Is a dry January actually good for your health?

Photo by Jared Siskin/Getty Images for Max Mara

Dry January, aka ditching alcohol in the first month of the new year, is an annual tradition for many people. For some, it’s part of a New Year’s resolution to drink less, while others claim it’s a way to "detox" from excessive drinking over the holidays—but all swear that it’s going to do beneficial things for their health. Instagram is now flooded with #DryJanuary posts featuring mocktail recipes, pledges of healthy habits and people joking about how much they’re already struggling with going alcohol-free for the month.

But does avoiding alcohol for a month do much for your health? Experts say it can—if you approach it the right way.

First, consider why you're committing to Dry January in the first place.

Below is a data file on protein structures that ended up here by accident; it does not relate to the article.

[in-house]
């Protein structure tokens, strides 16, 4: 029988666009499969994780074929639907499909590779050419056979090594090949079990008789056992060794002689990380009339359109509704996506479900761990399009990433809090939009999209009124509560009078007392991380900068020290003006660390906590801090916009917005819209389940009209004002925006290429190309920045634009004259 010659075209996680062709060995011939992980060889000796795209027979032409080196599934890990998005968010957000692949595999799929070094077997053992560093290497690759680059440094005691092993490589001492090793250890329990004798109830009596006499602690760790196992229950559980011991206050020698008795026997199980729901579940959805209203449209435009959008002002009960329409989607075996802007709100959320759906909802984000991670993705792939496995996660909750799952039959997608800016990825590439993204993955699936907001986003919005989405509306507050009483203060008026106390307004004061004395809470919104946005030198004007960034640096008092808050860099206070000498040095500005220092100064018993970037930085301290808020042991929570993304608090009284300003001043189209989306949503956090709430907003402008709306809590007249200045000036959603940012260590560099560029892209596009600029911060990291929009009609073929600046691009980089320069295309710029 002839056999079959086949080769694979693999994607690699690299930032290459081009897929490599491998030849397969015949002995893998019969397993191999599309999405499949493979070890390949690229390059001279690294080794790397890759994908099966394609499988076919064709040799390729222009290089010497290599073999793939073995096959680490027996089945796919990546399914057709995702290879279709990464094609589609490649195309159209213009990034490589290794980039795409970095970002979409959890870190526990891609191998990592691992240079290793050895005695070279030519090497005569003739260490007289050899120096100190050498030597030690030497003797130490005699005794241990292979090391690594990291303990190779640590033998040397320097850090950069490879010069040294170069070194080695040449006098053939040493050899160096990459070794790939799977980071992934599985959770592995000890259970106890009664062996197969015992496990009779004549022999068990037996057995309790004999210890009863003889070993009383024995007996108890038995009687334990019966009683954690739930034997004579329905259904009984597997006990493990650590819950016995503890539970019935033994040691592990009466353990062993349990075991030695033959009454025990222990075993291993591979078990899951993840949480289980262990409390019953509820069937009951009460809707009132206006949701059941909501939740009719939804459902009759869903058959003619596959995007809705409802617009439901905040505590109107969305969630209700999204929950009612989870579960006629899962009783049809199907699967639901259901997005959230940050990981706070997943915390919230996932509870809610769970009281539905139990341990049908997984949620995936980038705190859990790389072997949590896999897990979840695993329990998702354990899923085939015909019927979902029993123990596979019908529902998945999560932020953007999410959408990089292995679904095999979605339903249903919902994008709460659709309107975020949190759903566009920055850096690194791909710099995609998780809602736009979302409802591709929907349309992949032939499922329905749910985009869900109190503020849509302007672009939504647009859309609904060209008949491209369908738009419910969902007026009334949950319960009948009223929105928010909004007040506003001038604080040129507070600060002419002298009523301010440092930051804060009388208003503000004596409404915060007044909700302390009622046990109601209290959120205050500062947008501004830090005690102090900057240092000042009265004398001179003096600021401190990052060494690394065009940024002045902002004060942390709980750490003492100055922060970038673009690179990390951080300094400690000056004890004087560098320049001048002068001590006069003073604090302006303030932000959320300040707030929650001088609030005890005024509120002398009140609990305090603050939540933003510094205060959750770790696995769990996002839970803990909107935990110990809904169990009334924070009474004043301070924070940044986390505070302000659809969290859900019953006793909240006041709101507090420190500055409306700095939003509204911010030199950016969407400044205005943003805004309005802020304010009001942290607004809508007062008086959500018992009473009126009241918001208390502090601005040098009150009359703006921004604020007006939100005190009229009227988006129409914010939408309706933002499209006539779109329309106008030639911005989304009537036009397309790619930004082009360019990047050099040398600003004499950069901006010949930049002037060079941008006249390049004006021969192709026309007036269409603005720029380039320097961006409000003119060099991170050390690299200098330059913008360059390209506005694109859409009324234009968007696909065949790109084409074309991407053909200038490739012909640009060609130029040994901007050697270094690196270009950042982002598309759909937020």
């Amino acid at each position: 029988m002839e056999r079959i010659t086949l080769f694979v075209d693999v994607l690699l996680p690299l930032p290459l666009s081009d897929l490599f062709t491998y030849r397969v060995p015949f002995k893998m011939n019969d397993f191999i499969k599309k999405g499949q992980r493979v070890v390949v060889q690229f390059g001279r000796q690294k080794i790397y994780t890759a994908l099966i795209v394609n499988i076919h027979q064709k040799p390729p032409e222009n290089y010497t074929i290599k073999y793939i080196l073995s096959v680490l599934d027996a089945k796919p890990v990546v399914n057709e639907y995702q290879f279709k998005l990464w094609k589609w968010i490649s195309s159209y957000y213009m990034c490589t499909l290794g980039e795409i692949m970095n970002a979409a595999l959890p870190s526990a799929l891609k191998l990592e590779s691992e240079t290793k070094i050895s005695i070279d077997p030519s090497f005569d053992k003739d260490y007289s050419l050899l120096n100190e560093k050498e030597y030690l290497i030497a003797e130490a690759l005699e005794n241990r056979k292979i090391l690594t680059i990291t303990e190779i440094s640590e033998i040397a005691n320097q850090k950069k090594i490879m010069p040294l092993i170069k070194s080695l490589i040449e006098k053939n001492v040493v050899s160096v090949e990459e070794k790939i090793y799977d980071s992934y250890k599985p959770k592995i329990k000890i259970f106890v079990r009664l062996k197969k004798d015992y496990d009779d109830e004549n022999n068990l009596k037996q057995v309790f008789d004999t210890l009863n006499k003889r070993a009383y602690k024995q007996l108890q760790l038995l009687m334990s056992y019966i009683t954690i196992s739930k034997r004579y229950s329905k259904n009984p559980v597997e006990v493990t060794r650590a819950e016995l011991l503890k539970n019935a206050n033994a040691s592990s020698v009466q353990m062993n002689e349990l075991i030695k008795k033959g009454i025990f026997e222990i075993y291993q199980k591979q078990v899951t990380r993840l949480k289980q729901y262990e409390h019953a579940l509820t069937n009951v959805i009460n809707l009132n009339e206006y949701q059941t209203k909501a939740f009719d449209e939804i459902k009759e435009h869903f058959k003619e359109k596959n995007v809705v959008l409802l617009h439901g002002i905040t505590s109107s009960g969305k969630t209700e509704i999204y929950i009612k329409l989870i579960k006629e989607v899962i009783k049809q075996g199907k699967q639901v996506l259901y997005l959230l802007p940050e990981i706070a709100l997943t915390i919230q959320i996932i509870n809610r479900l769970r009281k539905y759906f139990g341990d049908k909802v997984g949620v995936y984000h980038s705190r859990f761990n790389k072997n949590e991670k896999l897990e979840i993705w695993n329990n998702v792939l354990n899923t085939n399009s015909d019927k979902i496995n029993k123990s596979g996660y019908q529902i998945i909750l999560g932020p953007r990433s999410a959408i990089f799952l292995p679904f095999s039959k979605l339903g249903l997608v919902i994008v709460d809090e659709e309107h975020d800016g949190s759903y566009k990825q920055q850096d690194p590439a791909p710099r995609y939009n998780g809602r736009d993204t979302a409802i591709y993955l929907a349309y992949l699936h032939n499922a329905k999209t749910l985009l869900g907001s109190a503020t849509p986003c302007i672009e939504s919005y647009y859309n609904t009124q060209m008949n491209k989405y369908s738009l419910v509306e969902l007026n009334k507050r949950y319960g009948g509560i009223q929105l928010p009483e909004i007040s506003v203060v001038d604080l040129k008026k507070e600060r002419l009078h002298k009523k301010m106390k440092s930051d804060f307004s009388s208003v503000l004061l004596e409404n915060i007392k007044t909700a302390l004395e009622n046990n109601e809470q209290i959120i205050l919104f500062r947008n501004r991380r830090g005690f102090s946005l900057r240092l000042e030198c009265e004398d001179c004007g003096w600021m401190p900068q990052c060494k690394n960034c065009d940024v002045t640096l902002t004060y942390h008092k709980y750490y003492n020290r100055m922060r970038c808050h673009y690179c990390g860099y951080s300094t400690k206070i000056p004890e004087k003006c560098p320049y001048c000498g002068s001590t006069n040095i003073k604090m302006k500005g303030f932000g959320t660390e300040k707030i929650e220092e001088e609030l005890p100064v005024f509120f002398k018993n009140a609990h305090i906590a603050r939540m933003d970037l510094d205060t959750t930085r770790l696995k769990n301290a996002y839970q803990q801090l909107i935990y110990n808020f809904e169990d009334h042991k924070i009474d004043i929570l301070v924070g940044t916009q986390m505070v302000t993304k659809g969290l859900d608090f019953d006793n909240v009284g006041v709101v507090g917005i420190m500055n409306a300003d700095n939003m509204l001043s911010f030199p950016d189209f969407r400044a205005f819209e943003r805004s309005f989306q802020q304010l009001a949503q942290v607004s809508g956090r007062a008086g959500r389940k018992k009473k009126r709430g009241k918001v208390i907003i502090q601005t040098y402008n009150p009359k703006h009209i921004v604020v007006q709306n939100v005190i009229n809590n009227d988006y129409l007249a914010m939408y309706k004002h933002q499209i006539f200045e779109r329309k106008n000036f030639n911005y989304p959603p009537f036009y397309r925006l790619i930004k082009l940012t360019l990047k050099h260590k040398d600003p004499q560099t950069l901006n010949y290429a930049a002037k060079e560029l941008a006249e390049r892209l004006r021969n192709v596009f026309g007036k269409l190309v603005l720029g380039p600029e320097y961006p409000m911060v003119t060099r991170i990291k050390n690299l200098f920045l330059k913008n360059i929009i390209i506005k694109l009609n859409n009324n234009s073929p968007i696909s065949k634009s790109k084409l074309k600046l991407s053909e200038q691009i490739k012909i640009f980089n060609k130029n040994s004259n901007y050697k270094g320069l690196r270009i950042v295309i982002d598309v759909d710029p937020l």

There's obviously nothing wrong with abstaining from or limiting your alcohol intake. Excessive drinking and binge drinking can lead to several negative health effects, including weight gain, high blood pressure and high cholesterol, women’s health expert Jennifer Wider, M.D., tells SELF. “Excessive drinking also impairs your sleeping patterns and increases the risk for certain diseases, including breast cancer, heart disease, stroke and liver problems,” she says.

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